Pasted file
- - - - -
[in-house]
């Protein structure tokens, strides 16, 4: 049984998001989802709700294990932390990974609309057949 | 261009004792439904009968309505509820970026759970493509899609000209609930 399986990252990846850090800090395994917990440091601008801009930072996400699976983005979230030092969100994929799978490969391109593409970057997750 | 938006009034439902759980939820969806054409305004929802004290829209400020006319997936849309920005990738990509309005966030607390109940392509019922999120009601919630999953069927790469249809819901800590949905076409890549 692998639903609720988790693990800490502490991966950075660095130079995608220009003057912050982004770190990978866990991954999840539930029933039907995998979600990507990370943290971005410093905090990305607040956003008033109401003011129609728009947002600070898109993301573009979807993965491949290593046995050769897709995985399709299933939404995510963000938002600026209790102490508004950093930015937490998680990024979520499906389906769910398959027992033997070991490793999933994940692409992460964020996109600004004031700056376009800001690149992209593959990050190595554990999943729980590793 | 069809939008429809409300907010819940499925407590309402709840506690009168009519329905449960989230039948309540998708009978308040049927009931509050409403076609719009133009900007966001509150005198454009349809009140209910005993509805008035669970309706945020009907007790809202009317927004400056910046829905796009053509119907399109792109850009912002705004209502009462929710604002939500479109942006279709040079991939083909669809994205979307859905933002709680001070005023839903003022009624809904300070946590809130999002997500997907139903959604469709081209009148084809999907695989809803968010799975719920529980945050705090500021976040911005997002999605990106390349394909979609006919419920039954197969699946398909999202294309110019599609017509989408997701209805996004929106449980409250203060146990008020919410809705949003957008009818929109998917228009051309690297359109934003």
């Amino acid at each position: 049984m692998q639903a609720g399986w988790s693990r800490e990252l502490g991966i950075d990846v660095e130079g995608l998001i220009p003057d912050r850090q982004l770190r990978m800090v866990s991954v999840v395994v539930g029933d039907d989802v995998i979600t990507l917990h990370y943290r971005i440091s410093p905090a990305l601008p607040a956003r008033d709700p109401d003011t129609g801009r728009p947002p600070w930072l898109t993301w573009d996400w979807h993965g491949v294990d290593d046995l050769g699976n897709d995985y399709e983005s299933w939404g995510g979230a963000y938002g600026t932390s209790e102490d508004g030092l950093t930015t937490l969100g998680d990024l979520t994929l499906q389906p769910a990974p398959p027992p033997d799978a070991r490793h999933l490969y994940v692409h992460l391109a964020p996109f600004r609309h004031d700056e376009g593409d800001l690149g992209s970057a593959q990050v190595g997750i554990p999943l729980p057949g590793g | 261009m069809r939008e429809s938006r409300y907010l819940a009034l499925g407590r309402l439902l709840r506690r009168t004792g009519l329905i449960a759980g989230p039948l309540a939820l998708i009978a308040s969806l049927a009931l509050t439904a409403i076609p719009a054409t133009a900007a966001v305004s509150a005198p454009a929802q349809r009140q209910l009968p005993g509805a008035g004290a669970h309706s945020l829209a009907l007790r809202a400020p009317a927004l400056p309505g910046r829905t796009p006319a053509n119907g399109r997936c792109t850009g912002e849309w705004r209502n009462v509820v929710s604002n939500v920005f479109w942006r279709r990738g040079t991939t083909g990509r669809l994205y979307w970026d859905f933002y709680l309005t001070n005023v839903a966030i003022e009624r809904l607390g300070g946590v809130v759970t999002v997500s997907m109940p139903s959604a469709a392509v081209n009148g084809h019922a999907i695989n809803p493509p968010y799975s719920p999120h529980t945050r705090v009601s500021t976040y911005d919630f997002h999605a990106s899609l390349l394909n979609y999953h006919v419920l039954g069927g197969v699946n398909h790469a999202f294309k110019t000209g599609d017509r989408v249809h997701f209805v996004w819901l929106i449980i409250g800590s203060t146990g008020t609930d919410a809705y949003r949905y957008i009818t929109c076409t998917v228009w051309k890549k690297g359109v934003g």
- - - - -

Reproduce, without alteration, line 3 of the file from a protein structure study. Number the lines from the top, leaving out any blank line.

């Amino acid at each position: 049984m692998q639903a609720g399986w988790s693990r800490e990252l502490g991966i950075d990846v660095e130079g995608l998001i220009p003057d912050r850090q982004l770190r990978m800090v866990s991954v999840v395994v539930g029933d039907d989802v995998i979600t990507l917990h990370y943290r971005i440091s410093p905090a990305l601008p607040a956003r008033d709700p109401d003011t129609g801009r728009p947002p600070w930072l898109t993301w573009d996400w979807h993965g491949v294990d290593d046995l050769g699976n897709d995985y399709e983005s299933w939404g995510g979230a963000y938002g600026t932390s209790e102490d508004g030092l950093t930015t937490l969100g998680d990024l979520t994929l499906q389906p769910a990974p398959p027992p033997d799978a070991r490793h999933l490969y994940v692409h992460l391109a964020p996109f600004r609309h004031d700056e376009g593409d800001l690149g992209s970057a593959q990050v190595g997750i554990p999943l729980p057949g590793g | 261009m069809r939008e429809s938006r409300y907010l819940a009034l499925g407590r309402l439902l709840r506690r009168t004792g009519l329905i449960a759980g989230p039948l309540a939820l998708i009978a308040s969806l049927a009931l509050t439904a409403i076609p719009a054409t133009a900007a966001v305004s509150a005198p454009a929802q349809r009140q209910l009968p005993g509805a008035g004290a669970h309706s945020l829209a009907l007790r809202a400020p009317a927004l400056p309505g910046r829905t796009p006319a053509n119907g399109r997936c792109t850009g912002e849309w705004r209502n009462v509820v929710s604002n939500v920005f479109w942006r279709r990738g040079t991939t083909g990509r669809l994205y979307w970026d859905f933002y709680l309005t001070n005023v839903a966030i003022e009624r809904l607390g300070g946590v809130v759970t999002v997500s997907m109940p139903s959604a469709a392509v081209n009148g084809h019922a999907i695989n809803p493509p968010y799975s719920p999120h529980t945050r705090v009601s500021t976040y911005d919630f997002h999605a990106s899609l390349l394909n979609y999953h006919v419920l039954g069927g197969v699946n398909h790469a999202f294309k110019t000209g599609d017509r989408v249809h997701f209805v996004w819901l929106i449980i409250g800590s203060t146990g008020t609930d919410a809705y949003r949905y957008i009818t929109c076409t998917v228009w051309k890549k690297g359109v934003g």